Hedgers and speculators rely on two standards of light sweet crude oil to determine futures prices. In the US, we set pricing models based on production of West Texas Intermediate (WTI) crude oil, while the rest of the world relies heavily on North Sea Brent (Brent) crude oil to dictate prices.
A Little Backstory
Brent crude sets the pricing standards for roughly two-thirds of the world’s oil. It has remained the benchmark for so many years because it is extracted from the sea, making it easier and cheaper to ship, and it’s low sulfur content makes it fairly easy to refine into gasoline.
WTI crude is produced in North America, in mostly land locked areas, making shipping more difficult and expensive. It is lighter and sweeter than Brent crude, but its ease to refine keeps it in high demand.
There is a price gap separating the two products, mainly because of production, shipping and storage costs, which makes their futures contracts popular derivatives for professional traders. WTI trades on the Chicago Mercantile Exchange (CME), while Brent trades on the Intercontinental Exchange (ICE).
Brent crude is currently priced a little higher than WTI, but that has not always been the case. The shale fracking business has significantly boosted production of WTI over the last two decades, leading to an increase in supply and a decrease in price. Which brings us to our current situation.
Supply and Demand
Global demand for oil has been dropping since the onset of the Covid-19 pandemic. Flight cancellations, travel restrictions, social distancing and shelter in place policies have all played a role in the plunge in oil prices since February. The problem the industry was facing was that, as prices were dropping, production never seemed to slow down. In fact, US production hit an all time high at 13.1 million barrels per day (bpd) in mid-March.
That did begin to change in early April when OPEC announced a global production cut of 10 million bpd after a standoff between Russia and Saudi Arabia came to a head. The US oil industry responded by cutting production by 900,000 bpd, its largest cut since 2007.
It’s likely that this will be the first of many production cuts the industry will face in the coming months, with more and more layoffs expected to follow right behind. Oil and gas workers in North Dakota have already started to feel the effects of this when oil giant Continental Resources put a stop to drilling all together and started shuttering wells last week.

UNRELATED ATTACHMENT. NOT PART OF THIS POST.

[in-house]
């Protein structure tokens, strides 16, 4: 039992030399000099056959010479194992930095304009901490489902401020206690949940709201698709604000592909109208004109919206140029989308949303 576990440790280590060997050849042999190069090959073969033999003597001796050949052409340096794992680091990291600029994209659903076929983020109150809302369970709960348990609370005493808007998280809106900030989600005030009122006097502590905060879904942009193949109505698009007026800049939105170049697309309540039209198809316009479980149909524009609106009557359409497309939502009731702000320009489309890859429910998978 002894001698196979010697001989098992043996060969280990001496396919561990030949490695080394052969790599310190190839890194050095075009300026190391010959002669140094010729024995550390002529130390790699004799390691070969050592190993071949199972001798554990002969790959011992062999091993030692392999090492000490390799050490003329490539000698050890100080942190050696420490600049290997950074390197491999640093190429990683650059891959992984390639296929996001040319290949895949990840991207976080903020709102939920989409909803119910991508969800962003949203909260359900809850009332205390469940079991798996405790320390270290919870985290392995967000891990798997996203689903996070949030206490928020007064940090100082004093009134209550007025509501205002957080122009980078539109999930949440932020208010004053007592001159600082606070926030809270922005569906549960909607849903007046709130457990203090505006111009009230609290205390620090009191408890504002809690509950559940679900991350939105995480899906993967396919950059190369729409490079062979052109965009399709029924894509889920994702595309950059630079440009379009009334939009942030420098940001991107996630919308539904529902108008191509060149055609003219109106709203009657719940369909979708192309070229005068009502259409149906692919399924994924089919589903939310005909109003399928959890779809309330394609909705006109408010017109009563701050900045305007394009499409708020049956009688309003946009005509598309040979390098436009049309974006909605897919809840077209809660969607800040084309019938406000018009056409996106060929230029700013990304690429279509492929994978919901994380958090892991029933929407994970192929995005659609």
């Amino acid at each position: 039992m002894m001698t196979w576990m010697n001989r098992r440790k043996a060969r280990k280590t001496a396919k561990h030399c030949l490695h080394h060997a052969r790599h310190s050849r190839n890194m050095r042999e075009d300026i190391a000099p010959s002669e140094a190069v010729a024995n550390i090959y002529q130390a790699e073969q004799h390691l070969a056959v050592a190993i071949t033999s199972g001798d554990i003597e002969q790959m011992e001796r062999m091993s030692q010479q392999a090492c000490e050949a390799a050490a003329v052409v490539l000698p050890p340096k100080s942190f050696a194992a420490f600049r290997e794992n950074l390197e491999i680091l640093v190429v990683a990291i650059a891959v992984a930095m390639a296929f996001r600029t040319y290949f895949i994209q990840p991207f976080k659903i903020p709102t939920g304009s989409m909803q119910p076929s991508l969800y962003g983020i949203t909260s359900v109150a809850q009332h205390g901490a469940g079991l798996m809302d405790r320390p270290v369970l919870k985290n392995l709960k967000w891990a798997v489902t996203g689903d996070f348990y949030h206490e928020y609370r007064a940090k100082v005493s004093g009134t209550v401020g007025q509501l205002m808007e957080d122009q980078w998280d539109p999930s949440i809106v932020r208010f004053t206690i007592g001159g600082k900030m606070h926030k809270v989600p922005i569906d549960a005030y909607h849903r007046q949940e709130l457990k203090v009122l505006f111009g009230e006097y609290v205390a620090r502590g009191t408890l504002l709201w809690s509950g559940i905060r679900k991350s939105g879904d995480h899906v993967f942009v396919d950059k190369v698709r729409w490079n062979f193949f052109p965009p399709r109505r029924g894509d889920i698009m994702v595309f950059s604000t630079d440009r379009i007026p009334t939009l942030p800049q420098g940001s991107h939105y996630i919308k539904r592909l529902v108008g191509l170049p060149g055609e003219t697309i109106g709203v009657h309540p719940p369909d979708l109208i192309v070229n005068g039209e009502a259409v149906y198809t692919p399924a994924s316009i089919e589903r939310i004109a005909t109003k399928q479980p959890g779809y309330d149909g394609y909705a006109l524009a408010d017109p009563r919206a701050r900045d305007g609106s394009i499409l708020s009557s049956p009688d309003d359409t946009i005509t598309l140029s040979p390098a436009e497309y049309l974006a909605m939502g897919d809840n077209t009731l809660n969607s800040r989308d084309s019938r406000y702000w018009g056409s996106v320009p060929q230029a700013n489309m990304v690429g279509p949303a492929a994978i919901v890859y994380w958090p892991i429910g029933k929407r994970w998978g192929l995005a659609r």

So, Where Does It All Go?
About 70 miles northeast of Oklahoma City lays the small city of Cushing, Oklahoma, which has been the main storage hub for crude oil in North America since the early 1900’s. The storage tanks surrounding Cushing have the capacity to hold roughly 100 million barrels of oil, close to 15% of all US storage, and a maze of pipelines and railroads keeps that oil moving in and out 24 hours a day. This is where the bottleneck occurred when crude oil futures prices went negative last week.
Because of the devastating drop in demand, oil stopped flowing out of the storage facility, and supply continued to build up. Storage tanks in Cushing were nearly 80% full the day before the May crude oil futures contract was scheduled to expire. Due to the lack of available storage, few buyers were willing to take physical delivery on the already heavily discounted oil from speculators, who were just trying to cover their long positions before expiration.
Ultimately, in an event never seen before in the history of the futures markets, sellers ended up having to pay buyers to take the inventory off their hands. Prices in the June futures contract have stabilized since then, but unless more storage space is freed up soon, we could be looking at another rout come expiration time.
Brent crude oil prices also took a hit, due to the lack of demand, but was spared the calamity of going negative because of its easier access to storage facilities in Europe.
Before this whole debacle started, Business Insider wrote that they expected more than 1 million oil workers to lose their jobs by the end of the year. The article also went on to say that 13% of all jobs lost this year will in some way be related to the oil industry.
Energy companies have been dealt some pretty hard blows in the past, but I don’t think we’ve ever seen one this heavy. It’s easy to think that everything will be back to normal once the economy opens back up and people start moving around again, but consumers have been dealt a blow too, and they’re most likely going to be left feeling a bit skittish about spending any money for a little while.
I’d just love to see everything bounce back stronger than ever, it’s going to take some time though. Projections are still calling for a second wave of Covid-19 infections to hit in the fall, so it’s kind of hard to think that we’re even close to being out of the woods yet.